The acting in the main roles is quite good. The three brothers pretty much fade into the background once the trial gets underway, but our interest isn't allowed to flag. Replacing the Gordon-Sprague dispute is a conflict between prosecutor William Sprague (Paul Conte), who happened to be a former governor and senator as well as the victim's brother, and defense attorney John Knowles (Jeff Gill). The Irish immigrant community raise money for the defense, sensibly hiring a Protestant lawyer. (No Irish were allowed on the jury.) As depicted here, presiding judge Job Durfee (Bern Budd) was an unofficial member of the prosecuting team, colluding with them in his chambers and giving blatantly prejudicial instructions to the jury.

The Murder Trial of John Gordon provides a good lesson in another way. The circumstantial evidence against John piles up until his guilt seems obvious. And then another claimant to hating Sprague shows up and we're wondering once again. Just as we should be.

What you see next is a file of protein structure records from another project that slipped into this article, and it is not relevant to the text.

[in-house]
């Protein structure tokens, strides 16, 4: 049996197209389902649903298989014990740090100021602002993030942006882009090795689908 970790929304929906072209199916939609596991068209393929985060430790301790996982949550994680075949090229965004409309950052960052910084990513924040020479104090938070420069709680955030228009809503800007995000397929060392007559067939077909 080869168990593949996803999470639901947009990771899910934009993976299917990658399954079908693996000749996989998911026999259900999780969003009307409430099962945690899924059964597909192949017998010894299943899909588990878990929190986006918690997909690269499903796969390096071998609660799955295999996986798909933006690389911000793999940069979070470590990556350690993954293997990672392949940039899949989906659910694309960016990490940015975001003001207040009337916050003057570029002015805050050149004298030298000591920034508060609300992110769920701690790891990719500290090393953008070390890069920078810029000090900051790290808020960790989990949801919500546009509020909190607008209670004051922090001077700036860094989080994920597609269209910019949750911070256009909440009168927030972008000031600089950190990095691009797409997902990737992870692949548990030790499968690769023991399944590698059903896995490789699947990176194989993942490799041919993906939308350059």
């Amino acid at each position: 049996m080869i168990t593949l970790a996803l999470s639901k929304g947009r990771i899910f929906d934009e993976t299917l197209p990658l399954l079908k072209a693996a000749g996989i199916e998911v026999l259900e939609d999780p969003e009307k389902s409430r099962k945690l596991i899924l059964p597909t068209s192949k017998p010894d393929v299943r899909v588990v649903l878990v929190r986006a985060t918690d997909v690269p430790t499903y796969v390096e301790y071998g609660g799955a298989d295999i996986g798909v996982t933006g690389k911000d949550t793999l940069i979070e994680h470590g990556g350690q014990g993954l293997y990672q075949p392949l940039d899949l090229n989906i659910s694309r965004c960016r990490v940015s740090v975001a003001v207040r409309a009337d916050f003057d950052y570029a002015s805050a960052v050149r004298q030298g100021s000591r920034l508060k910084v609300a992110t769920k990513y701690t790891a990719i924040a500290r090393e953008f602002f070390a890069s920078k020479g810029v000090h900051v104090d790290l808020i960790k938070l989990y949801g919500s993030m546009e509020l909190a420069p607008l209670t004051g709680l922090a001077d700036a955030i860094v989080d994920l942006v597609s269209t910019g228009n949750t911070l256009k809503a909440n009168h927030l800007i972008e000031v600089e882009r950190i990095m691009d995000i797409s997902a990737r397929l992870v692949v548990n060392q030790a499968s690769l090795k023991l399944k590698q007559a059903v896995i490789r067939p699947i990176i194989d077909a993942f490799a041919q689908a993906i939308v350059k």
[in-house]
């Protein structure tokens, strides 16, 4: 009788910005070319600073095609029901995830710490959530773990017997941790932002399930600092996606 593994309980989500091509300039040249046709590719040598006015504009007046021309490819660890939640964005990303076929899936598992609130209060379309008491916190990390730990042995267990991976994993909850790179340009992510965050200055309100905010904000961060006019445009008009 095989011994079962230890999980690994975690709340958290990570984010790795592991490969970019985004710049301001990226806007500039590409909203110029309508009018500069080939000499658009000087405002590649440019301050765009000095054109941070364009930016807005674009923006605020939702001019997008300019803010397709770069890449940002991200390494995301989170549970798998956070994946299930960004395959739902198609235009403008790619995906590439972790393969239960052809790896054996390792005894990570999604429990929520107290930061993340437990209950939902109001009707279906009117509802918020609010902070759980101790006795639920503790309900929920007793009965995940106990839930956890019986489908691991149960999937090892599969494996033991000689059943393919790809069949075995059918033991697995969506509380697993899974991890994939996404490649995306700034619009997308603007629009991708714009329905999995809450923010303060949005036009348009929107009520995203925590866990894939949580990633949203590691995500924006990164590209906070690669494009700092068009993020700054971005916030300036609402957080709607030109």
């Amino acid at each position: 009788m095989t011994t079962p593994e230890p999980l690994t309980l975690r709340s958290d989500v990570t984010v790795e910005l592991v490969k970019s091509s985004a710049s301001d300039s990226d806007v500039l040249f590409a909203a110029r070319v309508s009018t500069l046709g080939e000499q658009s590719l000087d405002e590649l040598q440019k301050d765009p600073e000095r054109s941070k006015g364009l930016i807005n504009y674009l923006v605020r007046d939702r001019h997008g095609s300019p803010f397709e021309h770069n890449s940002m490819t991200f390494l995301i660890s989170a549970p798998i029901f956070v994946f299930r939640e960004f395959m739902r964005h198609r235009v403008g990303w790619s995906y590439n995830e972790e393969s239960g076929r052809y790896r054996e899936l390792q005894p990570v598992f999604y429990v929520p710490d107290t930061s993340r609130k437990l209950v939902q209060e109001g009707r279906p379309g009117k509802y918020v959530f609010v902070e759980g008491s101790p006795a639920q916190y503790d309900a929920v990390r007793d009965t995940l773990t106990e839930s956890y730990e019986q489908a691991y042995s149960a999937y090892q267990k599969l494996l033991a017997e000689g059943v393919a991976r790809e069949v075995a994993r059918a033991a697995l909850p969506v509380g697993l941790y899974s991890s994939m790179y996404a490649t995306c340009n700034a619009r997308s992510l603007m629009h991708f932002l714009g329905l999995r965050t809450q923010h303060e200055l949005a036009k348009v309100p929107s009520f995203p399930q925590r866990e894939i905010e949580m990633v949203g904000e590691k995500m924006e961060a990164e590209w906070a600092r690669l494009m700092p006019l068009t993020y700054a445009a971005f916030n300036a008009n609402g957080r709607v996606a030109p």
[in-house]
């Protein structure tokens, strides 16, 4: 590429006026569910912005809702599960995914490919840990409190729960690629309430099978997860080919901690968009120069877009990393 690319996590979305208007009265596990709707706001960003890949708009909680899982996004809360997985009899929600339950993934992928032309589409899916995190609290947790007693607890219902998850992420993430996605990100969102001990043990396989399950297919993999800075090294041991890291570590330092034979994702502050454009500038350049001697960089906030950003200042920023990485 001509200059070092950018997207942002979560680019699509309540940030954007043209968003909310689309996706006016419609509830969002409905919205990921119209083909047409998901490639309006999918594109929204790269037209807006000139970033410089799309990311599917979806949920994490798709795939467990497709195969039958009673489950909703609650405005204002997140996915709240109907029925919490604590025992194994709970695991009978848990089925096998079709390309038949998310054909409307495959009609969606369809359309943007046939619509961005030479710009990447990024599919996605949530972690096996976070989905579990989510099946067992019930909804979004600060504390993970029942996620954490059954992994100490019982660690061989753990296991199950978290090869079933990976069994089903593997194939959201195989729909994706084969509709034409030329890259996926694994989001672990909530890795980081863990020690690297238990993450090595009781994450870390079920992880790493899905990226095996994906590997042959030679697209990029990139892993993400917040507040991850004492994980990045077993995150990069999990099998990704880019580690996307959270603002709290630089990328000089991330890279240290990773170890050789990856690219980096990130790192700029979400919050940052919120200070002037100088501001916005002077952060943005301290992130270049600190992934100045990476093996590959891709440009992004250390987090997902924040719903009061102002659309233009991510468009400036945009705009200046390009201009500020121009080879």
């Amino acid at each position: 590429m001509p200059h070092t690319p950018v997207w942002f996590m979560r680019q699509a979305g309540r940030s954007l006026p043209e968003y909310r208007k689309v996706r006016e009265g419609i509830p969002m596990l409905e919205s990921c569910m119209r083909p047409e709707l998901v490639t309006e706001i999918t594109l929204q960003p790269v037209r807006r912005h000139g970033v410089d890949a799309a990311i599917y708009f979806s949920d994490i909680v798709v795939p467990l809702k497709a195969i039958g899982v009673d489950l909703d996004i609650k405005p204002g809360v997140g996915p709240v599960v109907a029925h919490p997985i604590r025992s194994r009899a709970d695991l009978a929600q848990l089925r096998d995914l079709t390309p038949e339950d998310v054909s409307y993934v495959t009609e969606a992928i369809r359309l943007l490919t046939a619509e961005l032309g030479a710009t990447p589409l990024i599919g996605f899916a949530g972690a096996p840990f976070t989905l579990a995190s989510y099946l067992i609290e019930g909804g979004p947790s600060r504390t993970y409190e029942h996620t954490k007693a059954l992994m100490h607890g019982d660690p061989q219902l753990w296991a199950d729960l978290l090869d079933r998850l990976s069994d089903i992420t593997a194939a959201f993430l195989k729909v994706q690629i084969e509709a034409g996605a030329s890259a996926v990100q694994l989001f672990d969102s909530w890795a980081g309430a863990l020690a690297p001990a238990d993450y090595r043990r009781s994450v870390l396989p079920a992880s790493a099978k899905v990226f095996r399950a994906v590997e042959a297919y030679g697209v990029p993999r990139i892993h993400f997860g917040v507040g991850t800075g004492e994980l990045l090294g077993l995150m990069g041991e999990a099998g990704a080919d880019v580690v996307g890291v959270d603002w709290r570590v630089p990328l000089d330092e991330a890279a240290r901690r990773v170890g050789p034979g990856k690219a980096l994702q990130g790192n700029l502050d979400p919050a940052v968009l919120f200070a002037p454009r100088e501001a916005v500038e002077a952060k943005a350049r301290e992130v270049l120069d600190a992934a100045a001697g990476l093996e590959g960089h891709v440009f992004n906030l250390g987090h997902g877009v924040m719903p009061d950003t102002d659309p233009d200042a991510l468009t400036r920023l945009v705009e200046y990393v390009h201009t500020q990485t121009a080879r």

< prev  1  |  2  | 
  Topics: Theater , court, guilt, Crime,  More more >
| More


Most Popular
ARTICLES BY BILL RODRIGUEZ
Share this entry with Delicious
  •   FALL ARTS PREVIEW | THEATER: STORIES ACHING TO BE TOLD  |  September 10, 2014
    From 'Eleemosynary' to 'Hype Hero.'
  •   THE WAR WITHIN  |  September 10, 2014
    A compelling combination of intelligent text and thoroughly inhabited performance.
  •   A MOST MISERABLE MAN  |  September 10, 2014
    There is a good reason that Anton Chekhov’s Ivanov isn’t staged often.
  •   DANTE'S KITCHEN  |  September 03, 2014
    Southern cookery is unfairly denigrated, commonly, merely out of snooty Yankee disdain.
  •   A ROYAL ROMP  |  August 27, 2014
    It was inevitable that the country that brought us staid Queen Victoria and stiff upper lips was bound to eventually loosen up and bring us Monty Python.

 See all articles by: BILL RODRIGUEZ